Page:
Tuesday, June 6, 2017

Spain and Portugal Blog #2

I left off of the previous blog with a question which has since been answered (at least to my satisfaction).  I mentioned our Norwegian flight went directly over Iran and Iraq.  I have found that U.S. airlines do not overfly these countries and other carriers are mandated to fly higher than ground-to-air missiles can reach.

So now our troupe of 4 have reached our lodging (and the picture above is not it).  Pictured above is a "castle" inside the grounds of a natural park with extensive gardens which even included a couple Giant Sequoia trees.

We rented a 3 bedroom house several miles west of Lisbon in order to be out of the fray and still near the coast.  We had a full kitchen, outdoor barbecue, and even a small pool.  The owners were very accommodating and gave us some pretty nice wine.  He is a stamp collector and I promised to send him some stamps from Thailand for which he was very excited.  Coastal access from our place was a short car ride and some even walked it for exercise.  One lucky stroke of luck was when food shopping we stumbled on to the wine buyer for the supermarket who, in his knowledge of wine, guided our hanging out tongues to several really nice selections.  On subsequent shopping trips all we had to do was duplicate our list.

This area where we stayed was a virtual warren of small villages and narrow streets with an occasional connecting road between them.  Fortunately I had downloaded Spain and Portugal on my "Open Street Map" phone navigation which guided us through the labyrinth, although there was much discussion in the car about how far "300 meters"was, or where the "next right" was.  We named our navigation's voice Franchesca and alternately praised her when we got it right and cursed her when it was obviously our own stupidity.

This stretch of the Atlantic seemed somewhat rougher than my experience with the Pacific of California.  It was kind of fun to point out to sea and say "there's New York over there", but of course you couldn't even see the Azores 700 miles distant.

My housemates, determined to walk distances as they always are, took a long coastal trek while I drove further up the coast and then back down to a predetermined meeting up spot.  We ate a nice fish lunch, which we did on multiple occasions, overlooking the ocean.

Something I learned is that Portugal is the largest consumer of cod (fish).  Not fresh cod, but dried and salted cod.  More interesting is that there has never been any cod in the waters off Portugal.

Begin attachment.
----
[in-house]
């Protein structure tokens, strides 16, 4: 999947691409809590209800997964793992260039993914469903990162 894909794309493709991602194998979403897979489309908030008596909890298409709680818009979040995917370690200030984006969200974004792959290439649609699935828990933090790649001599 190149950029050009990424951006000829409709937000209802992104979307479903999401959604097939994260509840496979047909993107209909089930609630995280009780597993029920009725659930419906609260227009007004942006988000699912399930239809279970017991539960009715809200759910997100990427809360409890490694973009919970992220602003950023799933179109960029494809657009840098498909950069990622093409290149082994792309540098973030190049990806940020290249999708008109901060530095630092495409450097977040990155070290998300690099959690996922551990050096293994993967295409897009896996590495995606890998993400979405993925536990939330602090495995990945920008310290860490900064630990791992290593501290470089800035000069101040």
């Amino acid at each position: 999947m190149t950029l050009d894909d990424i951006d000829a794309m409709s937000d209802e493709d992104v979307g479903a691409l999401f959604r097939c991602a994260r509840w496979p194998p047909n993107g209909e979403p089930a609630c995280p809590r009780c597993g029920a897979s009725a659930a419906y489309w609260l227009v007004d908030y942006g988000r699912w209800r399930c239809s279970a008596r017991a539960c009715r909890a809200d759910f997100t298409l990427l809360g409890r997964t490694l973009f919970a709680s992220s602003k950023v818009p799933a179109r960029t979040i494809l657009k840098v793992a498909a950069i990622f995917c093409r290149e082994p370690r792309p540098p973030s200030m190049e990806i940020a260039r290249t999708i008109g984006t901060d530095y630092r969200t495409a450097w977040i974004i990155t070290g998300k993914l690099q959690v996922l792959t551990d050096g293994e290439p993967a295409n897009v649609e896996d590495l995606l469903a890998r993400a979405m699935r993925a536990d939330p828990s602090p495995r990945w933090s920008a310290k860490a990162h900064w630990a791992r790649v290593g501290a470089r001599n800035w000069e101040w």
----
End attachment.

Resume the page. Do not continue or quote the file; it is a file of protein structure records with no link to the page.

Here's the (short version) cod story:

In the 10th century, the Vikings were the first to dry cod which enabled them to sail great distances landing in Greenland, Iceland, Newfoundland, Nova Scotia, and even as far south as Maine. In more modern times, cod was fished down as far as Boston and the Gorges Banks off Massachusetts was teaming with the fish.  Hence the name "Cape Cod".  It's no coincidence that this is the natural range of the North Atlantic cod.
Vikings "freeze dried" the fish since the climate was so cold.

Centuries later the Basques began bringing in cod and their fishing grounds were kept a secret, which turned out to be the Grand Banks off Nova Scotia.  The Basques, unlike the Vikings, had access to salt, and so, learned to salt the fish before drying which made it last longer.  Cod is the perfect fish to dry since it only has .3% fat and the fat is what degrades dried fish.  The Basques became rich from the cod industry and especially since Catholicism all but mandated people eat fish on Fridays.

So today "salt cod" is ubiquitous throughout Portugal, Spain, much of Europe and even Brazil.  It now comes exclusively from Norway and Iceland.  In Portugal alone there are no less than six grades of salt cod for sale depending on such things as how they are cut, the size and other factors I am not privy to.  I saw many cod shops in Lisbon but, alas, didn't buy any.

Lisbon for me was not as exciting as the first time I was there years ago.  It is very touristed and overcrowded and consequently I only spend an afternoon going there by train.  The picture above is the famous convent where the nuns used egg whites to starch their habits.  With the leftover egg yolks they made a tasty little treat of egg custard called pastais de Belem.  Belem being the neighborhood where the convent (and the pastry shop) are.  They are pretty damn good with an espresso!

Having enjoyed our time on the coast of southern Portugal we now ask Franchesca how to get to our apartment in the northern city of Porto.   To be continued in blog #3.

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